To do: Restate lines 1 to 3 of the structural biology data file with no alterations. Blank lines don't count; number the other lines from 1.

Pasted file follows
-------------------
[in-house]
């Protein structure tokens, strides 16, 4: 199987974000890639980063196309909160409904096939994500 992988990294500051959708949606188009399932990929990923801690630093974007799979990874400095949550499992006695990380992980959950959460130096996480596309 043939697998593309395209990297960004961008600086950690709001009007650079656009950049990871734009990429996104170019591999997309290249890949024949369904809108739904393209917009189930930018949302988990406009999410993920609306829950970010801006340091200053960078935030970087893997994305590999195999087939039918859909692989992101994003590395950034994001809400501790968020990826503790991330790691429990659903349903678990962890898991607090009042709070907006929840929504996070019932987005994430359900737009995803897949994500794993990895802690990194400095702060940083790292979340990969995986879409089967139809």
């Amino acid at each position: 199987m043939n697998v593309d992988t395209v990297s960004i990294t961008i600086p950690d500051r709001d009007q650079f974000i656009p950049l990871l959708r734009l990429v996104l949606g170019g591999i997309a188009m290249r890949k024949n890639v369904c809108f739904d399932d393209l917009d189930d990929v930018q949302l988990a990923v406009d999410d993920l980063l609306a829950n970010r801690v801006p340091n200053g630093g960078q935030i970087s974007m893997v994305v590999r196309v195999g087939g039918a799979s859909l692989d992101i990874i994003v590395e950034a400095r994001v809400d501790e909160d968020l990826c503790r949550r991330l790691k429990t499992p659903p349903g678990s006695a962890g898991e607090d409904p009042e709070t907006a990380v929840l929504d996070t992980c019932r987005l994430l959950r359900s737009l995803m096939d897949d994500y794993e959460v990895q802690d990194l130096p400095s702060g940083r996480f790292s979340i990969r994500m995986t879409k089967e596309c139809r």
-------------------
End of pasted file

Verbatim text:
[in-house]
């Protein structure tokens, strides 16, 4: 199987974000890639980063196309909160409904096939994500 992988990294500051959708949606188009399932990929990923801690630093974007799979990874400095949550499992006695990380992980959950959460130096996480596309 043939697998593309395209990297960004961008600086950690709001009007650079656009950049990871734009990429996104170019591999997309290249890949024949369904809108739904393209917009189930930018949302988990406009999410993920609306829950970010801006340091200053960078935030970087893997994305590999195999087939039918859909692989992101994003590395950034994001809400501790968020990826503790991330790691429990659903349903678990962890898991607090009042709070907006929840929504996070019932987005994430359900737009995803897949994500794993990895802690990194400095702060940083790292979340990969995986879409089967139809």
């Amino acid at each position: 199987m043939n697998v593309d992988t395209v990297s960004i990294t961008i600086p950690d500051r709001d009007q650079f974000i656009p950049l990871l959708r734009l990429v996104l949606g170019g591999i997309a188009m290249r890949k024949n890639v369904c809108f739904d399932d393209l917009d189930d990929v930018q949302l988990a990923v406009d999410d993920l980063l609306a829950n970010r801690v801006p340091n200053g630093g960078q935030i970087s974007m893997v994305v590999r196309v195999g087939g039918a799979s859909l692989d992101i990874i994003v590395e950034a400095r994001v809400d501790e909160d968020l990826c503790r949550r991330l790691k429990t499992p659903p349903g678990s006695a962890g898991e607090d409904p009042e709070t907006a990380v929840l929504d996070t992980c019932r987005l994430l959950r359900s737009l995803m096939d897949d994500y794993e959460v990895q802690d990194l130096p400095s702060g940083r996480f790292s979340i990969r994500m995986t879409k089967e596309c139809r």